• Suggest that the photoacoustic effect can be used to image brain activity, but spatial and temporal resolution are limited.

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ref: -0 tags: maleimide azobenzine glutamate photoswitch optogenetics date: 06-16-2014 21:19 gmt revision:0 [head]

PMID-16408092 Allosteric control of an ionotropic glutamate receptor with an optical switch

  • 2006
  • Use an azobenzene (benzine linked by two double-bonded nitrogens) as a photo-switchable allosteric activator that reversibly presents glutamate to an ion channel.
  • PIMD:17521567 Remote control of neuronal activity with a light-gated glutamate receptor.
    • The molecule, in use.
  • Likely the molecule is harder to produce than channelrhodopsin or halorhodopsin, hence less used. Still, it's quite a technology.

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ref: -0 tags: polyimide electrodes ecog japan photosensitive date: 06-28-2013 01:50 gmt revision:0 [head]

PMID-22719725 Photosensitive-polyimide based method for fabricating various neural electrode architectures

  • Yasuhiro X. Kato,1,* Shigeto Furukawa,2 Kazuyuki Samejima,1 Naoyuki Hironaka,2 and Makio Kashino2
  • many typos in this paper (not that I should talk..) Yet still, it's informative.
  • 12um thick photosensitive polyimide + Cr/Au fabrication.
  • Wet etch (photodeveloper).
  • Wet release (ferric chloride) from glass substrate.
  • Soldered a connector to the polyimide w/ stiffener.
  • Note that polyimide tends to shrink (up to 29%) during baking, unlike parylene!
  • Suggest 20-40um diameter neural recording sites; they did not coat.

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ref: -0 tags: optical neural recording photon induced electron transfer date: 01-02-2013 04:25 gmt revision:2 [1] [0] [head]

PMID-22308458 Optically monitoring voltage in neurons by photo-induced electron transfer through molecular wires.

  • Photoinduced electron transfer.
    • About what you would think -- a photon bumps an electron into a higher orbital, and this electron can be donated to another group or drop back down & fluoresce a photon.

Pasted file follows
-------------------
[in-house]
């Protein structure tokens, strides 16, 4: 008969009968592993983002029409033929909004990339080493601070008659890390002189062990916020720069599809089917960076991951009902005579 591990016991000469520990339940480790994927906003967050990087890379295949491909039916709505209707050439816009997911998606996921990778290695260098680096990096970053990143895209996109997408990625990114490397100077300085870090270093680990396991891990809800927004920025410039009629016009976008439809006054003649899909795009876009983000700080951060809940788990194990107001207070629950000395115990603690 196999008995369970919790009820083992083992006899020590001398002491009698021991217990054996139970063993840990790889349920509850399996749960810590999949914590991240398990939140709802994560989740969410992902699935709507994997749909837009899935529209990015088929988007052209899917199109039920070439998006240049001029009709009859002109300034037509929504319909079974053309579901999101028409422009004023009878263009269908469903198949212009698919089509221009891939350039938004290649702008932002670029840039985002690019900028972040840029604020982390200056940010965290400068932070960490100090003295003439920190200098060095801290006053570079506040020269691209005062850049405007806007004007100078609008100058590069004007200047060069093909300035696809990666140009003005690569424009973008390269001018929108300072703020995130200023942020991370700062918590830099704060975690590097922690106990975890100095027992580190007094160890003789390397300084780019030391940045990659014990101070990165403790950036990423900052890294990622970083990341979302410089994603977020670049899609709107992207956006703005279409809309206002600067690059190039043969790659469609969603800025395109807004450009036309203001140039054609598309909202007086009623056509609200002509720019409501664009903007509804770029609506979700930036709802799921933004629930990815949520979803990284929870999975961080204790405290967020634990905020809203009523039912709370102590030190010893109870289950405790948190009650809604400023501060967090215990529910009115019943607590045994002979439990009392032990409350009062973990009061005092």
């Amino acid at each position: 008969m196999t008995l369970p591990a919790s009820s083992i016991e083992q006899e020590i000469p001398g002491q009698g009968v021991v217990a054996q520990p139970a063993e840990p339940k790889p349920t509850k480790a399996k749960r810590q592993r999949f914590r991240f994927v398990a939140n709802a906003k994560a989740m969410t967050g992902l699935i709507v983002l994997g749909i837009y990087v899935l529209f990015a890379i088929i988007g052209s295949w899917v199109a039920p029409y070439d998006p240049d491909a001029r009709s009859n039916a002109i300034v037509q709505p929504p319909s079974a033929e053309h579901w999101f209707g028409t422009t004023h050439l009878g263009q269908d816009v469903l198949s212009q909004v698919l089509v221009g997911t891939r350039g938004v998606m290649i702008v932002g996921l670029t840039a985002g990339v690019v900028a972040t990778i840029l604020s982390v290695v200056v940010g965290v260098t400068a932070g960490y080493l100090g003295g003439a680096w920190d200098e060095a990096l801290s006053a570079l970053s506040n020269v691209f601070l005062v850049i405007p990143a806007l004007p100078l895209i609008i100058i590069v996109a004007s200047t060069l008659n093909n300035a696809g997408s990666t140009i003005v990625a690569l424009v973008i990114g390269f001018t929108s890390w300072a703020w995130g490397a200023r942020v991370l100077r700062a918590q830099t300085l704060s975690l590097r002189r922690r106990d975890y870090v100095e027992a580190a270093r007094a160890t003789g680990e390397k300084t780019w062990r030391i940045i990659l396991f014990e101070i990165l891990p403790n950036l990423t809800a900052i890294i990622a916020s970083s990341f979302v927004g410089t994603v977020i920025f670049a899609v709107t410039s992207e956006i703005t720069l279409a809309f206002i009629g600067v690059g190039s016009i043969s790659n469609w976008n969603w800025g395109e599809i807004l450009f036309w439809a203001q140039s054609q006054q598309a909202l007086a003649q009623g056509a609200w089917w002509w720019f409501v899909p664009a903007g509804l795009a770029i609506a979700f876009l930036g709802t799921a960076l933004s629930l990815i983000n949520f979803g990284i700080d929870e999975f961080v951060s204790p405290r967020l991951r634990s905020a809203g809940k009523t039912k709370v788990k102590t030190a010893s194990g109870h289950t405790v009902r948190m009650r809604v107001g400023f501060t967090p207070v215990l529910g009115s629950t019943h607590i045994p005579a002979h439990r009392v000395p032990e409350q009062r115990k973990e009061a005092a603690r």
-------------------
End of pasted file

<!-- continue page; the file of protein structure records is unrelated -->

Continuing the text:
• Good sensitivity: ΔF/F\Delta F/F of 20-27% per 100mV, fast kinetics.
  • Not presently genetically targetable.
  • Makes sense in terms of energy: "A 100-mV depolarization changes the PeT driving force by 0.05 eV (one electron × half of 100-mV potential, or 0.05 V). Because PeT is a thermally controlled process, the value of 0.05 eV is large relative to the value of kT at 300 K (0.026 eV), yielding a large dynamic range between the rates of PeT at resting and depolarized potentials.
  • Why electrochromic dyes have plateaued:
    • "In contrast, electrochromic dyes have smaller delta G values, 0.003 (46) to 0.02 (47) eV, and larger comparison energies. Because the interaction is a photochemically controlled process, the energy of the exciting photon is the comparison energy, which is 1.5–2 eV for dyes in the blue-to-green region of the spectrum. Therefore, PeT and FRET dyes have large changes in energy versus their comparison energy (0.05 eV vs. 0.026 eV), giving high sensitivities; electrochromic dyes have small changes compared with the excitation photon (0.003–0.02 eV vs. 2 eV), producing low voltage sensitivity."

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ref: -0 tags: neural imaging recording shot noise redshirt date: 01-02-2013 02:20 gmt revision:0 [head]

http://www.redshirtimaging.com/redshirt_neuro/neuro_lib_2.htm

  • Shot Noise: The limit of accuracy with which light can be measured is set by the shot noise arising from the statistical nature of photon emission and detection.
    • If an ideal light source emits an average of N photons/ms, the RMS deviation in the number emitted is N\sqrt N .
    • At high intensities this ratio NN\frac{N}{\sqrt N} is large and thus small changes in intensity can be detected. For example, at 10^10 photons/ms a fractional intensity change of 0.1% can be measured with a signal-to-noise ratio of 100.
    • On the other hand, at low intensities this ratio of intensity divided by noise is small and only large signals can be detected. For example, at 10^4 photons/msec the same fractional change of 0.1% can be measured with a signal-to-noise ratio of 1 only after averaging 100 trials.